I visited the doctor prior to getting pregnant with Lucy about having them removed. She took a look and said, in layman’s terms, “Dude, those are so freakishly big and plentiful that you need to see a specialist.”

So I did.

The specialist told me, in layman’s terms, “I really don’t want to remove these from you because, first of all, you’re kind of fat and as long as you’re fat, you’re probably going to have these skin tags. Secondly, I think you just want them removed for vanity’s sake, not due to pain and discomfort, and your insurance won’t pay for that. So, go home Fatty McWartyWart and thank the good Lord there isn’t hair growing out of them, because that would probably mean you’re a witch.”

So I went home. And I cried, because that’s what I do sometimes, and I contemplated buying an assortment of scarves to cover up my malformations. I could pull off a Bohemian kind of fashion vibe, right? Sadly, no. Not really. Instead, I’ve just been living with them. And despising them.

Last night, Julia was hanging from my neck (because she’s not really happy right now unless she’s physically attached to me in some way) and she ripped one off. RIPPED. With blood. And pain. More pain than I expected, yet less than being called “fat” or “vain” or “a witch” or even being stared at like I’m The Elephant Man. Now, if I can only get her to do that fifteen more times…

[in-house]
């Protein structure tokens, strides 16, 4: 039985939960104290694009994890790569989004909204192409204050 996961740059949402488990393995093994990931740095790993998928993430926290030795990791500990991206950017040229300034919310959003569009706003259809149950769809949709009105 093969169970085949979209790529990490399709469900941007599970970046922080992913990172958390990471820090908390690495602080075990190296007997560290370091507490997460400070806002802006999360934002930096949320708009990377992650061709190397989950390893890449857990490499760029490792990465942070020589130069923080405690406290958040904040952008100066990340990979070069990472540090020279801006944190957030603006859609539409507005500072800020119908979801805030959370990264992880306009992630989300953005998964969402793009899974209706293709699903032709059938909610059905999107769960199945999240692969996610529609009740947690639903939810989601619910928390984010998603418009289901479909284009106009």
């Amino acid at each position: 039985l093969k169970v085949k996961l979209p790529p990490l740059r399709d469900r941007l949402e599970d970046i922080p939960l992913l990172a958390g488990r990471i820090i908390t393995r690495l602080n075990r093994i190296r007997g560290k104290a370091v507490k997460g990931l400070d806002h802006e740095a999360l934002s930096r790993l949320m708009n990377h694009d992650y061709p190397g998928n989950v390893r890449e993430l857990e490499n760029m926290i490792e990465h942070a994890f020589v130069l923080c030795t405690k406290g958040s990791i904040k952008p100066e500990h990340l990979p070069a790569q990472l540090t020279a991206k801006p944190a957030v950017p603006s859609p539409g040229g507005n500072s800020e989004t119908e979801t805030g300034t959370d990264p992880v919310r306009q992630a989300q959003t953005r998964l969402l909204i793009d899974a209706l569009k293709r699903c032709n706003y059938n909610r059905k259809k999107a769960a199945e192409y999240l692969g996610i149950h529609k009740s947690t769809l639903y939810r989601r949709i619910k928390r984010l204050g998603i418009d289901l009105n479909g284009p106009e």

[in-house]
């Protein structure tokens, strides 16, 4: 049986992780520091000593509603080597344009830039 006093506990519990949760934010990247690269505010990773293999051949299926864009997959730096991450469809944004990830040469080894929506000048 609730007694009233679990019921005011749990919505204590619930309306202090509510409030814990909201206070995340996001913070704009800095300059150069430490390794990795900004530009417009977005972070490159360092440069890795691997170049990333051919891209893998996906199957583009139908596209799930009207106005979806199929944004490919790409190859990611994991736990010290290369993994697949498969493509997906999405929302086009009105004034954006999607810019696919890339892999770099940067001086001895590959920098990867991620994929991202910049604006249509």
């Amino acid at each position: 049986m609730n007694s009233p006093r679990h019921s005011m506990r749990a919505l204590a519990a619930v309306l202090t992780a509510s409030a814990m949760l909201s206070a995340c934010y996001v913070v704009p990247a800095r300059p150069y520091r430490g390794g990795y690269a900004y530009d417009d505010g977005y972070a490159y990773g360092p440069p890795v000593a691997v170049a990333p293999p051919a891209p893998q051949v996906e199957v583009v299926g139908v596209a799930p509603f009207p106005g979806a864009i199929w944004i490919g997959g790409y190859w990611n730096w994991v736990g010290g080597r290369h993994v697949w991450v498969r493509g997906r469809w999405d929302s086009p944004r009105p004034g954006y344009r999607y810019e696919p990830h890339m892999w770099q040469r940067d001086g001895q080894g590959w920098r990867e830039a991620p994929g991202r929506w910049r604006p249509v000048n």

My Radical Little Feminist

Julia has declared that she will no longer listen to music sung by boys because she only likes songs that girls sing. She’s in a very Pat Benetar kind of place right now, musically.

I pointed out that her current favorite song – Build Me Up Buttercup – is sung by boys. She responded by saying, “Boys don’t sing Build Me Up Buttercup. I sing Build Me Up Buttercup. Remember my video? That’s me and I’m a girl.”

I said, “Alright, Sister Soldier.” And we rocked out to Invincible.

The Fine Print Of Wish-Making

Last night, my parents took Julia and me out to dinner. On the way home from the restaurant, Julia was looking out the car window, admiring the full moon when she noticed a star.

“Mom! Mommy! There’s a wishing star! A wishing star! We all need to make wishes. Okay? Alright. I wish that I could fly! Yes! Grandpa, what do you wish for?”

Grandpa said, “Uhhh, well, I wish for a super-tractor for my garden.”

“Good one, Grandpa!” Julia clapped enthusiastically. “What do you wish for Mommy?”

“I wish for a million dollars,” I said.

“Okay, Mom,” Julia replied. “What about you Grandma?”

Grandma said, “I wish we would get home fast so I can pee!”

“Aw, Grandma,” Julia said screwing up her face, “That’s a bad wish! You’re gonna make the stars mad, Grandma. That wish was bad. Your wishes need to be magic to come true!”

Ups And Downs

Yesterday, our playgroup visited one of our local nursings homes. The kids dressed up as princesses, ballerinas and football players. They sang If You’re Happy And You Know It and played Ring Around The Rosie for the residents. They handed out a combination of tissue paper flowers we had made at a previous playgroup and some real flowers. Julia played Twinkle Twinkle Little Star on the piano. The residents were delighted to spend the morning with the children. And the children were absolutely adorable; they were kind, courteous and mannerly.